USS O'Neill (DE-188)

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Career (USA)
Name: USS O'Neill
Namesake: William Thomas O'Neill, Jr.
Builder: Federal Shipbuilding and Drydock Company, Newark, New Jersey
Laid down: 26 August 1943
Launched: 14 November 1943
Commissioned: 6 December 1943
Decommissioned: 2 May 1946
Struck: 20 December 1950
Fate: Transferred to the Netherlands, 23 October 1950
Career (Netherlands)
Name: HNMS Dubois (F-809)
Acquired: 23 October 1950
Fate: Returned to US Navy, December 1967
Sold for scrapping, February 1968
General characteristics
Class & type: Cannon-class destroyer escort
Displacement: 1,240 long tons (1,260 t) standard
1,620 long tons (1,646 t) full
Length: 306 ft (93 m) o/a
300 ft (91 m) w/l
Beam: 36 ft 10 in (11.23 m)
Draft: 11 ft 8 in (3.56 m)
Propulsion: 4 × GM Mod. 16-278A diesel engines with electric drive, 6,000 shp (4,474 kW), 2 screws
Speed: 21 knots (39 km/h; 24 mph)
Range: 10,800 nmi (20,000 km) at 12 kn (22 km/h; 14 mph)
Complement: 15 officers and 201 enlisted
Armament: • 3 × single Mk.22 3"/50 caliber guns
• 1 × twin 40 mm Mk.1 AA gun
• 8 × 20 mm Mk.4 AA guns
• 3 × 21 in (533 mm) torpedo tubes
• 1 × Hedgehog Mk.10 anti-submarine mortar (144 rounds)
• 8 × Mk.6 depth charge projectors
• 2 × Mk.9 depth charge tracks

USS O'Neill (DE-188) was a Cannon-class destroyer escort in the United States Navy. She was named for Ensign William Thomas O'Neill, Jr., killed on 7 December 1941, during the attack on Pearl Harbor, while serving aboard USS Arizona.

O'Neill was laid down on 26 August 1943 by the Federal Shipbuilding and Drydock Company, Newark, New Jersey; launched on 14 November 1943; sponsored by Mrs. W. T. O'Neill and commissioned on 6 December 1943, Lt. David S. Bill, Jr. in command.

World War II Atlantic operations[edit]

Following a shakedown cruise to Bermuda, O'Neill reported to the U.S. Atlantic Fleet for duty. Her first major assignment was a convoy operation from New York to the United Kingdom. This was followed by a series of similar operations, shepherding convoys between U. S. ports and: Casablanca, French Morocco; Bizerte, Tunisia; and Belfast, Northern Ireland. All Atlantic crossings were made without the loss of a single vessel.

Pacific Theatre operations[edit]

On 31 October O'Neill transited the Panama Canal and reported to the Pacific Fleet. Arriving in the forward area in December, she joined the 3rd Fleet under Admiral Halsey, and took part in the operations which culminated in the reconquest of Luzon in the Philippines.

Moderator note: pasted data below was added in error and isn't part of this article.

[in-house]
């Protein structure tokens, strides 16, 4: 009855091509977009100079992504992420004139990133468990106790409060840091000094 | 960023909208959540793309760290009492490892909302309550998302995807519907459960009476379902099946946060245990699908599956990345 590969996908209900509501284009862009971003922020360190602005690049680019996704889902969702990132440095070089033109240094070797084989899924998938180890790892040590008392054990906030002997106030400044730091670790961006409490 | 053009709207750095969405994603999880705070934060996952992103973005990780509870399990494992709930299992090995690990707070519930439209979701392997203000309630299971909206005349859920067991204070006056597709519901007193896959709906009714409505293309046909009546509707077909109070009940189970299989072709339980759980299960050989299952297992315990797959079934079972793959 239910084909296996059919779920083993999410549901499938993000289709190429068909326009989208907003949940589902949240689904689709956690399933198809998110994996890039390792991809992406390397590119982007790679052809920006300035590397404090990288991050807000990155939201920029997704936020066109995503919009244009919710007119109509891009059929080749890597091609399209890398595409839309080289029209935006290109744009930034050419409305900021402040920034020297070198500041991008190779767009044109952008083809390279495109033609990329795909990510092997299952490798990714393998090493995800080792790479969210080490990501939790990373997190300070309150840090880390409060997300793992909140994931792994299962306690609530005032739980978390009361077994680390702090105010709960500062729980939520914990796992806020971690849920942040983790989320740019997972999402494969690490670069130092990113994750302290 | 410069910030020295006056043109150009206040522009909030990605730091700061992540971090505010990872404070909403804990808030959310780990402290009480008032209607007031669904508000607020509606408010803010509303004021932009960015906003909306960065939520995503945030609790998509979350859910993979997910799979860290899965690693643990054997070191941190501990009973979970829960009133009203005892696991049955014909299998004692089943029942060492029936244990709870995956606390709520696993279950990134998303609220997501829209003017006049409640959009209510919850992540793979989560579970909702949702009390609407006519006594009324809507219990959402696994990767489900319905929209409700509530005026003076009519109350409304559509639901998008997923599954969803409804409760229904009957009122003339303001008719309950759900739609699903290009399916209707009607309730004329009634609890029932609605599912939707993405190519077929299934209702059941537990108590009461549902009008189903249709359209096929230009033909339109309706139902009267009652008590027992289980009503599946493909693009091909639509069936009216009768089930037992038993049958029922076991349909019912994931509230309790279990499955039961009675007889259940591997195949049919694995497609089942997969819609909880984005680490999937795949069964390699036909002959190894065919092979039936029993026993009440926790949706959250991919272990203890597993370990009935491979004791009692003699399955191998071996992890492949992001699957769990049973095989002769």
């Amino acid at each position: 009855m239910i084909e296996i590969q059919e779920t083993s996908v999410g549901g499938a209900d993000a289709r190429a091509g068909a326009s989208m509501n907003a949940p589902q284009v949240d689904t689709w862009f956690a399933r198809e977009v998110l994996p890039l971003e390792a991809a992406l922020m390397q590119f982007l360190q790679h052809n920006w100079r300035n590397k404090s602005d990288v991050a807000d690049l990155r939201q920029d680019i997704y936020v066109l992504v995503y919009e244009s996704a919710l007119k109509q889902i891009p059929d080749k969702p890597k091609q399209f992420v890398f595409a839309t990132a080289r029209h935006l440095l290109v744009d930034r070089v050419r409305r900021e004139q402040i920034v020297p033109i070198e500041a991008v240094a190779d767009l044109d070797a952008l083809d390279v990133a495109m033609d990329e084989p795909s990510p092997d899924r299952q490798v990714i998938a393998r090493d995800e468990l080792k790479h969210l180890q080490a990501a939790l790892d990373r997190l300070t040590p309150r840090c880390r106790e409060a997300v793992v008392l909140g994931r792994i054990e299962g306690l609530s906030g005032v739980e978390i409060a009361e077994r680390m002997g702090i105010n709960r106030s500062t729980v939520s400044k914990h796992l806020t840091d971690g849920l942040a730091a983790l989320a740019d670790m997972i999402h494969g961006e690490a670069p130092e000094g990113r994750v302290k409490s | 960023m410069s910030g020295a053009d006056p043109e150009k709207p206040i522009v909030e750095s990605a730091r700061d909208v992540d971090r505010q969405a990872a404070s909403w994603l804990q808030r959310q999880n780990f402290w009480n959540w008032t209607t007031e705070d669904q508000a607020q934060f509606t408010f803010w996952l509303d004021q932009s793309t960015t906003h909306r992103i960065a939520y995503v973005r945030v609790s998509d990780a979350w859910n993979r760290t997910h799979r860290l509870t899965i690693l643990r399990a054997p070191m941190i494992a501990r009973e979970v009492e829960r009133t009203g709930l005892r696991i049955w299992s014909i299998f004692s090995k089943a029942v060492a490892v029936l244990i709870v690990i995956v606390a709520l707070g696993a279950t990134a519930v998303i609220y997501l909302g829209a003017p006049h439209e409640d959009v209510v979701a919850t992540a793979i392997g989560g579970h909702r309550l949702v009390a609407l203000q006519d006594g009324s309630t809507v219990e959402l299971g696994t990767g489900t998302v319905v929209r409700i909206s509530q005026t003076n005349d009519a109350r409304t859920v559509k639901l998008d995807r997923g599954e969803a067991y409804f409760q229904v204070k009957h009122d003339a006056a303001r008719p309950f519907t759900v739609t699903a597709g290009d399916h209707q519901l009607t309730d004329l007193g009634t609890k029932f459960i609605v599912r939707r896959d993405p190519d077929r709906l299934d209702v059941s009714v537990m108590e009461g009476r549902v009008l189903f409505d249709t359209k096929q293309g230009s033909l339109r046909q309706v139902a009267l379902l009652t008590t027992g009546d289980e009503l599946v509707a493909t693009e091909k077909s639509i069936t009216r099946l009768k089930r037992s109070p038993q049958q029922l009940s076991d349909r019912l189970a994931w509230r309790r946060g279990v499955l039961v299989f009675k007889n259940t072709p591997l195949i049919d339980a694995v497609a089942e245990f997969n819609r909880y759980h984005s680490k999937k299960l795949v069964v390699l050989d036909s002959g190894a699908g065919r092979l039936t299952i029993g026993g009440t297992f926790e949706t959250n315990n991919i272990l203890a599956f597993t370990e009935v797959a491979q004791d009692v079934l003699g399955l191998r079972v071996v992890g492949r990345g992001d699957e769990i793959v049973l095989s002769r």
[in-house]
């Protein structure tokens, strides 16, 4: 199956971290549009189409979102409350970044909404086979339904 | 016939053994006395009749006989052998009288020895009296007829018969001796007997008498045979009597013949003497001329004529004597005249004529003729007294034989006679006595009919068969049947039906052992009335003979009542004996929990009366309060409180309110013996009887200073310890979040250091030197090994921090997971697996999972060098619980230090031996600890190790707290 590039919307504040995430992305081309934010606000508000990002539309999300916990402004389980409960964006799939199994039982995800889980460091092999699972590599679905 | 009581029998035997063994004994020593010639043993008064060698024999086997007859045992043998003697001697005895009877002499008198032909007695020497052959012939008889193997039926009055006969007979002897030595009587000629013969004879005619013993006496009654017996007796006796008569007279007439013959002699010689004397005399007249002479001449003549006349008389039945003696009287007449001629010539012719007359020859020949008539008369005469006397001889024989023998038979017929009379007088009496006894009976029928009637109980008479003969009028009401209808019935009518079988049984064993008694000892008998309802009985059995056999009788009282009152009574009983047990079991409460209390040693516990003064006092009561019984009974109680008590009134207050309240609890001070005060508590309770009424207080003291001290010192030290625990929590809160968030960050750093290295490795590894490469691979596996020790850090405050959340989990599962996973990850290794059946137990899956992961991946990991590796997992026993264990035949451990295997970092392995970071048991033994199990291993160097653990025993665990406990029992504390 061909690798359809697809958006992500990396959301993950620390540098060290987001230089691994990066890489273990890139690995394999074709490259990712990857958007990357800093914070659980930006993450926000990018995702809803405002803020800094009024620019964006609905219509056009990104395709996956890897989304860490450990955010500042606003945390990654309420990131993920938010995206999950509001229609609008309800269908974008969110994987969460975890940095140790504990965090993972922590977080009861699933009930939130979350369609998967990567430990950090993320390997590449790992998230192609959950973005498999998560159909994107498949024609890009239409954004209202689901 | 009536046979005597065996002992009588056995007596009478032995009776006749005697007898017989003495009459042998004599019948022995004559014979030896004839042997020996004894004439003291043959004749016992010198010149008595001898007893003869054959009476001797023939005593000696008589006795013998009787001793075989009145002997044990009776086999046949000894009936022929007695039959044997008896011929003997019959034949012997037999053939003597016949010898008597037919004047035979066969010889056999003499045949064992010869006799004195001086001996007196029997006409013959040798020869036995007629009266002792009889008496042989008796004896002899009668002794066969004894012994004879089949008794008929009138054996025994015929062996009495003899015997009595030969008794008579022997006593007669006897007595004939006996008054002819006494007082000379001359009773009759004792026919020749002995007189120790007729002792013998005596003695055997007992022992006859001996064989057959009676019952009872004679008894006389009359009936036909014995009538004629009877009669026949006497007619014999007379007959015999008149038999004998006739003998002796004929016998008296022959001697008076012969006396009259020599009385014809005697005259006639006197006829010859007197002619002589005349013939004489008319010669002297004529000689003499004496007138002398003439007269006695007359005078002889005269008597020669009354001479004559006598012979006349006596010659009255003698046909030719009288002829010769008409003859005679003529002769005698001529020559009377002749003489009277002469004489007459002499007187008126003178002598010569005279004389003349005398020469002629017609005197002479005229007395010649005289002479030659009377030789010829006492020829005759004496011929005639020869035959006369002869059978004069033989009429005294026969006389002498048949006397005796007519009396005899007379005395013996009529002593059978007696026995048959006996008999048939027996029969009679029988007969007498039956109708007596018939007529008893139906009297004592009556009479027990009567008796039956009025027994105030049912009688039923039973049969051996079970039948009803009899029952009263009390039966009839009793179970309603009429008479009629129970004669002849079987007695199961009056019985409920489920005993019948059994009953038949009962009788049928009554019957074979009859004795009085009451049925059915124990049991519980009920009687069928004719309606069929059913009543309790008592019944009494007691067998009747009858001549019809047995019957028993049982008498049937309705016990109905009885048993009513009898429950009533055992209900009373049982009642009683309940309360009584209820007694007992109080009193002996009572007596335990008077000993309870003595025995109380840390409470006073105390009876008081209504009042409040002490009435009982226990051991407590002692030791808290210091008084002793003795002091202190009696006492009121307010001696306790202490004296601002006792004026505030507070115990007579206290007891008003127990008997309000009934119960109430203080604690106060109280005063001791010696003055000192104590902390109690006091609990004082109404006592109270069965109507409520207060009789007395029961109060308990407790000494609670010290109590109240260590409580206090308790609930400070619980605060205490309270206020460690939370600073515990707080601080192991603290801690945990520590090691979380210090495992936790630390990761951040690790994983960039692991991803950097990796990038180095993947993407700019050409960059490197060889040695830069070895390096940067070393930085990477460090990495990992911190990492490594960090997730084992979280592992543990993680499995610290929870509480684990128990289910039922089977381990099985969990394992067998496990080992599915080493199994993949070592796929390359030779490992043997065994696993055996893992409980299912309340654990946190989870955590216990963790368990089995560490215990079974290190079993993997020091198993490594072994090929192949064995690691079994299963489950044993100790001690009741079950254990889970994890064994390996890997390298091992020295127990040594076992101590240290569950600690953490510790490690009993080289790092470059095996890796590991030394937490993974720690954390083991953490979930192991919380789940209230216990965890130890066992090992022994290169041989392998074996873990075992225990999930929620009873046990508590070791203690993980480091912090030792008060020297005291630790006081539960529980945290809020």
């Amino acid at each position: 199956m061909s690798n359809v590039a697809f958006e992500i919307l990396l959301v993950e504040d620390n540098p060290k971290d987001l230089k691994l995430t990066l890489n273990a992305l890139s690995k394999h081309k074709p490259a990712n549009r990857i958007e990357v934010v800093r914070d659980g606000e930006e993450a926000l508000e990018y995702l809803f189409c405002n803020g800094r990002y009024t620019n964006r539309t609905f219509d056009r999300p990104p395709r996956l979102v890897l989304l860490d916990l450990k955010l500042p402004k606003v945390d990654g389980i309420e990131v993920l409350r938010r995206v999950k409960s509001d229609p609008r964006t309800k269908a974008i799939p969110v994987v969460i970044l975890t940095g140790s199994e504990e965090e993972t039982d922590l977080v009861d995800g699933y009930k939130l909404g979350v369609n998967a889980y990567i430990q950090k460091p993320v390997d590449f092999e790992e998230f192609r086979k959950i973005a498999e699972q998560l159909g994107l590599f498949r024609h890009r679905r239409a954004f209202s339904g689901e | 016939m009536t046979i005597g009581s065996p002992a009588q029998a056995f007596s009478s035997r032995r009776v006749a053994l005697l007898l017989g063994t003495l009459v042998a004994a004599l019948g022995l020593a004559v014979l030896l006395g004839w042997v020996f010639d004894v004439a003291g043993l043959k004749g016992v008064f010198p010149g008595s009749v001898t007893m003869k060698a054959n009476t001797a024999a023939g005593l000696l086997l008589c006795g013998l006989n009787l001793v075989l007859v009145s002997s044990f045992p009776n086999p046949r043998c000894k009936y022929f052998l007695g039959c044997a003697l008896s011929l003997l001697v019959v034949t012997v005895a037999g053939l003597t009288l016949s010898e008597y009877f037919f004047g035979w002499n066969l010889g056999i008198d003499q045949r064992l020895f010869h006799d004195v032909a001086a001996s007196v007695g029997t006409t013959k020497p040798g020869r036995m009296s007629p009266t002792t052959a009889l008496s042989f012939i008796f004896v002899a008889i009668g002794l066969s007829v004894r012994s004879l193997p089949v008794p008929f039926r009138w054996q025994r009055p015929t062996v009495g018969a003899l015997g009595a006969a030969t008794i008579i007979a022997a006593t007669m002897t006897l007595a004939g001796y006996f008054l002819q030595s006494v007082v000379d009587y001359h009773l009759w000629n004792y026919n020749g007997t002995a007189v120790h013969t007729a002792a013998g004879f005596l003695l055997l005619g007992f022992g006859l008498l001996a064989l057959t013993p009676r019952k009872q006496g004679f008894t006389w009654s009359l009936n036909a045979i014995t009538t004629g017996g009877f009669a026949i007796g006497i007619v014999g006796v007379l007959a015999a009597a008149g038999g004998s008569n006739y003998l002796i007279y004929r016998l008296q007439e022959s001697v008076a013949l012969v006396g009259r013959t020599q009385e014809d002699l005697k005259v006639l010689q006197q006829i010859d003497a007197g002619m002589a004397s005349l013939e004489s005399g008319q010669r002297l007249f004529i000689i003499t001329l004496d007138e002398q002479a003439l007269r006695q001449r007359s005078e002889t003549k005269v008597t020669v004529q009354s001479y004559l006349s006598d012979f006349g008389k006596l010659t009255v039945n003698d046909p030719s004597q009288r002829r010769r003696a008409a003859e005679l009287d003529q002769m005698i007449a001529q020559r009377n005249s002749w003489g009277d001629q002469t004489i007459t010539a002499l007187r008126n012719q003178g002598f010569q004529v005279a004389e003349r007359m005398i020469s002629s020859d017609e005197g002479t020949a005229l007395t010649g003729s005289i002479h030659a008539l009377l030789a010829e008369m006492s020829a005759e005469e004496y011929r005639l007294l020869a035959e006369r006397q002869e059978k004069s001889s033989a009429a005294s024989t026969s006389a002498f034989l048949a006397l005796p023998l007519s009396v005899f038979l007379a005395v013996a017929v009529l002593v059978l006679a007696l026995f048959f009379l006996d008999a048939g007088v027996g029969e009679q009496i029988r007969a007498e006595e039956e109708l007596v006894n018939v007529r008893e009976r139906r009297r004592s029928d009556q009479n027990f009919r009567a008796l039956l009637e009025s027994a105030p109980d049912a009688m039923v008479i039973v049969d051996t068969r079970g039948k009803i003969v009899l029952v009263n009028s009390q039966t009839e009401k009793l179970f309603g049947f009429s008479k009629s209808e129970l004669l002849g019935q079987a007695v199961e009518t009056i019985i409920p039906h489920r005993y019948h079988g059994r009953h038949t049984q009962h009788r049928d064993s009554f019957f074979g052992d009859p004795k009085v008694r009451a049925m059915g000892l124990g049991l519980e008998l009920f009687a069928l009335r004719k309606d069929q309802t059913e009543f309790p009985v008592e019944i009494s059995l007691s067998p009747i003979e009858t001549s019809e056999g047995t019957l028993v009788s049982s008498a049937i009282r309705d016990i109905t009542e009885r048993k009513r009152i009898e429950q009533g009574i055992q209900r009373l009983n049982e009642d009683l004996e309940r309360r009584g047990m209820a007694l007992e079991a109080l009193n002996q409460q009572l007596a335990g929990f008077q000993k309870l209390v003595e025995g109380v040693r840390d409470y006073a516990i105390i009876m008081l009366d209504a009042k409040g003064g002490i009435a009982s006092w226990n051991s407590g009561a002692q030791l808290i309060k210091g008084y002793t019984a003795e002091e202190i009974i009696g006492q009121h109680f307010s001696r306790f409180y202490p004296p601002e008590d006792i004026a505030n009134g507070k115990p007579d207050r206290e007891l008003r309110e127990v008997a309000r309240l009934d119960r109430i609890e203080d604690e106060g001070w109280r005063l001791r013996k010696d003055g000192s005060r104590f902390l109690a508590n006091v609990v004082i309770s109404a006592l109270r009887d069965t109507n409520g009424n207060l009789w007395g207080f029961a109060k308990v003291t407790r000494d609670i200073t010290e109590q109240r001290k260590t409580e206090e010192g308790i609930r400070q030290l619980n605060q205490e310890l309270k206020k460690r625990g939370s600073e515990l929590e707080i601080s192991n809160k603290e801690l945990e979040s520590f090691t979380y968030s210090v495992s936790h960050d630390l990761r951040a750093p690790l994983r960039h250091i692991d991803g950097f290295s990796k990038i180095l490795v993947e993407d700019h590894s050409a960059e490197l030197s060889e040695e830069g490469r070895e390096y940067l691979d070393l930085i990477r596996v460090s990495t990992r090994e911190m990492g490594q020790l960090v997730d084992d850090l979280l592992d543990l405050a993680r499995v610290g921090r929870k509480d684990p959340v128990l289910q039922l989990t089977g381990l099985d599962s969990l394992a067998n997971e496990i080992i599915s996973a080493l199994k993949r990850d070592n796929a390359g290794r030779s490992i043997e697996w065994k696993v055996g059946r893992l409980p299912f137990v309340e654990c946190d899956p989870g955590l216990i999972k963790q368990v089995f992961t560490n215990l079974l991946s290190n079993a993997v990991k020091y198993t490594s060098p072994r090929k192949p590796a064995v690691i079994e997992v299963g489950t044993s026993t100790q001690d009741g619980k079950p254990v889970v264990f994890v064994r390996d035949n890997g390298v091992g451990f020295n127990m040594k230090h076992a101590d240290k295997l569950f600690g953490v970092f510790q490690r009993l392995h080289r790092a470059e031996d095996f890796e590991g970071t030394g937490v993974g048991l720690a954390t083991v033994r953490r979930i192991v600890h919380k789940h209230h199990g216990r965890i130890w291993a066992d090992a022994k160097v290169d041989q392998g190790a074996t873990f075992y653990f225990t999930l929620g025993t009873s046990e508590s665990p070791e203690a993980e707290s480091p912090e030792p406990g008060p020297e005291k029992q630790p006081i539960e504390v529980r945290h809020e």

In February 1945, O'Neill became a unit of the 5th Fleet under Admiral Spruance, and served as an escort for the transports which landed the 3rd Marine Division at Iwo Jima. This landing took place on 24 February, and thereafter O'Neill served in the anti-submarine screen around the island.

Invasion of Okinawa operations[edit]

After a passage to Milne Bay, New Guinea, O'Neill joined the force assigned for the invasion of Okinawa. The initial landings were made on 1 April. In the prolonged fight for the island, she served almost continuously for 60 days on ASW picket duty — shooting down a Japanese twin-engined bomber on 25 May, and being hit by a kamikaze suicide plane on the 26th. On the latter occasion two men were killed and 17 were wounded aboard the ship.

Return to United States for repair of kamikaze damage[edit]

Shortly after a change of command on 16 June, O'Neill returned to San Pedro, California. for repairs of battle damage and major overhaul. While in San Pedro the war in the Pacific came to an end. On completion of overhaul, she again transited the Panama Canal, returning to the Atlantic Fleet.

O'Neill was placed out of commission in reserve on 2 May 1946, and berthed at Green Cove Springs, Florida, until 23 October 1950, at which time she was transferred to the Netherlands under the Mutual Defense Assistance Program. O'Neill was struck from the U. S. Naval Vessel Register on 20 December 1950. After operating as HNMS Dubois (F-809) she was returned to the US Navy in December 1967, and was sold to a scrap yard in West Germany in February 1968.

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